SANDF should withdraw from foreign peace missions to focus on security at home, DA maintains


The South African National Defence Force (SANDF) is underfunded and cannot afford to take part in international peacekeeping or peace enforcement missions and should rather use its limited resources to focus on security at home.

This is according to Kobus Marais, Democratic Alliance Shadow Defence and Military Veterans Minister, who was speaking at the inaugural AMD National Security and Safety Townhall event that took place in Johannesburg on 15 May.

“My approach is: what’s in the best interest of the nation,” Marais told event attendees when outlining the DA’s position on defence. In line with the constitution, the SANDF needs to provide security, support foreign policy and trade interests, and only in extreme situations deploy domestically when the integrity of the nation is threatened, he explained.

“A well planned, optimally resourced and effectively financed defence budget driven by a policy of the correct priorities is essential for the sustainable offensive and defensive capabilities of our country,” Marais said.

However, the SANDF is underfunded. “The 2015 Defence Review created the mission driven defence budget spending framework of 40% spent on cost of employees, 30% on training and development, and 30% on maintenance, upgrading and replacement of our equipment. This was never implemented. The budget was neglected and systematically reduced to the current unsustainable .7% of GDP. This should not be less than 1% over the medium term, which is achievable and would give an additional R20 billion,” Marais said.

“While our biggest assets are the majority of our committed and competent personnel, spending on cost of employees was not curtailed nor restructured, which contributed to the current unsustainable 70% spending of the budget [on salaries]. This was exacerbated by the government’s irrational and poorly funded appetite to deploy the military first of all domestically, where mainly the SAPS failed to secure the country, and to outside our borders even if there is no real threat to our national interest.

“With the remaining 30% allocated to training and deployment, very little is left for maintenance, upgrading and replacement of equipment and technology. The decline of our offensive and defensive capability is most notably in the unavailability of prime mission equipment in our Air Force, Navy and Army. At least 85% of our fixed wing and rotary aircraft is not serviceable while our flight crews struggle to meet their currency requirements.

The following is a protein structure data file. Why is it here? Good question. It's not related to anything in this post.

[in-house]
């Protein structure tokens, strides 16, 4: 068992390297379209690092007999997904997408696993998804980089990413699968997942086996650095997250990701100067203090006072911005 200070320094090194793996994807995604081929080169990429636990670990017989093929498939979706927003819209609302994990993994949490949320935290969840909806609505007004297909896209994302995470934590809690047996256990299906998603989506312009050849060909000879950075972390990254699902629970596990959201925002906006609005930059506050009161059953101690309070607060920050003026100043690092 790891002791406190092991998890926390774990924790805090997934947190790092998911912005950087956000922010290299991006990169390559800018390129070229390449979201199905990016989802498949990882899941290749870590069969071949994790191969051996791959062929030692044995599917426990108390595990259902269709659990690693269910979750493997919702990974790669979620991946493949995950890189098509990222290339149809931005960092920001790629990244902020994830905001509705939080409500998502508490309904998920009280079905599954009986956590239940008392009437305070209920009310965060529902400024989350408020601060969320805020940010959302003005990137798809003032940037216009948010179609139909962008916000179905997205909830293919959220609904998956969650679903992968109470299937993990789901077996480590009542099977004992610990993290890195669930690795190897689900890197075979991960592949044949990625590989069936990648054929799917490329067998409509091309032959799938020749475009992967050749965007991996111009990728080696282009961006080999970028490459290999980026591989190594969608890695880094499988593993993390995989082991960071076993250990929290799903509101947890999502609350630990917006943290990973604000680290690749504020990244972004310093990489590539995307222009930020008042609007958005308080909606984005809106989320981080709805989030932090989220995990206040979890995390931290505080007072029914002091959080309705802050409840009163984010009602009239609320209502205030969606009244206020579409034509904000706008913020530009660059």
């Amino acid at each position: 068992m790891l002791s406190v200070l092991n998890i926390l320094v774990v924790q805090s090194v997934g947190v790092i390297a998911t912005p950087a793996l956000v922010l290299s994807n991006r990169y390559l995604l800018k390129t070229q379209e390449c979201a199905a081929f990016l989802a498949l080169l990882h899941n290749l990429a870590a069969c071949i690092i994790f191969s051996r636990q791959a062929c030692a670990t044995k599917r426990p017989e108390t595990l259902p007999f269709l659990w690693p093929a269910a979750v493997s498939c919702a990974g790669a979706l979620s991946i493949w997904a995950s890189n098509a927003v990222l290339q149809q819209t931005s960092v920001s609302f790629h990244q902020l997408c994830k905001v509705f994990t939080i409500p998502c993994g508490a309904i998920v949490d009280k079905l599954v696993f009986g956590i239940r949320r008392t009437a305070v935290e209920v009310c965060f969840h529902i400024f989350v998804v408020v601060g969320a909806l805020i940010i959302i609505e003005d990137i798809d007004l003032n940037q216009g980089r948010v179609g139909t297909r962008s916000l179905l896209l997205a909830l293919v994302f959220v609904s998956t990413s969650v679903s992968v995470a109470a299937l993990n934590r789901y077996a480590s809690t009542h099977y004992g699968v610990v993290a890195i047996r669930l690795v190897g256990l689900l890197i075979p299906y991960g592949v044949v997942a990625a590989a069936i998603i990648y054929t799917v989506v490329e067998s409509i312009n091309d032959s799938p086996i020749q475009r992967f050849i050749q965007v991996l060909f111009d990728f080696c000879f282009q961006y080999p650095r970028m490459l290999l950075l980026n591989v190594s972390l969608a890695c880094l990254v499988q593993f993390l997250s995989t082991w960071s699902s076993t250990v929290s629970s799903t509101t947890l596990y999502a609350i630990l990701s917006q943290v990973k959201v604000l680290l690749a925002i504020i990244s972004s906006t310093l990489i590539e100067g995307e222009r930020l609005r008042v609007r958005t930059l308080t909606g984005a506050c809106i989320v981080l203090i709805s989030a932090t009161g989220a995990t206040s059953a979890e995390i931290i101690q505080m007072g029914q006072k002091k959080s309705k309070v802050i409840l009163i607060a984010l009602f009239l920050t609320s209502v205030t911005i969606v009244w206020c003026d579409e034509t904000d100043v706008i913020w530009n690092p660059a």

“The R8 billion required to address the [maintenance] backlogs of our buildings and our military bases will not materialise any time soon. Regrettably our Navy’s maritime defence capabilities are reduced to almost that of a water wing…One frigate and the two multi mission patrol boats are the only ones that are available. The upgrading of our remaining frigates, submarines, our Lynx helicopters and augmenting these through the use of modern technology and weapons systems has become indispensable.

“Landward prime equipment is old, unreliable and unsuited to current and future challenges. Without additional funding for essential maintenance and upgrading of equipment, capabilities and technology, we have little defence if there is any aggression,” Marais said.

“Government’s poor decisions based on poor and outdated priorities led to the decline of the military. The situation worsened with the recent irrational deployment of the additional 2 900 soldiers to the SAMIDRC at an additional unfunded R2.4 billion.”

In light of these challenges, Marais said, “we must withdraw our soldiers form our foreign deployments to properly protect our own air, land, and maritime borders, restructure and rebuild our military, and invest in a new defence technology as force multipliers, as well as the maintenance, upgrade, and replacement of our essential strategic prime mission equipment.”

Marais maintains that the only way to effectively increase the defence budget is to grow the economy, but South African can manage with a restructured SANDF that is smaller and better equipped, with technology acting as a force multiplier. The South African defence industry has the skills and world renowned equipment to meet SANDF requirements, which would also contribute to industry job creation.

Marais emphasised that the SANDF is not a welfare or employment agency, and shouldn’t be relied on by other government departments when they are failing, or simply to create jobs.

He also believes efficiency can be achieved by reducing wastage and implementing consequence management to better use the limited resources available to the SANDF.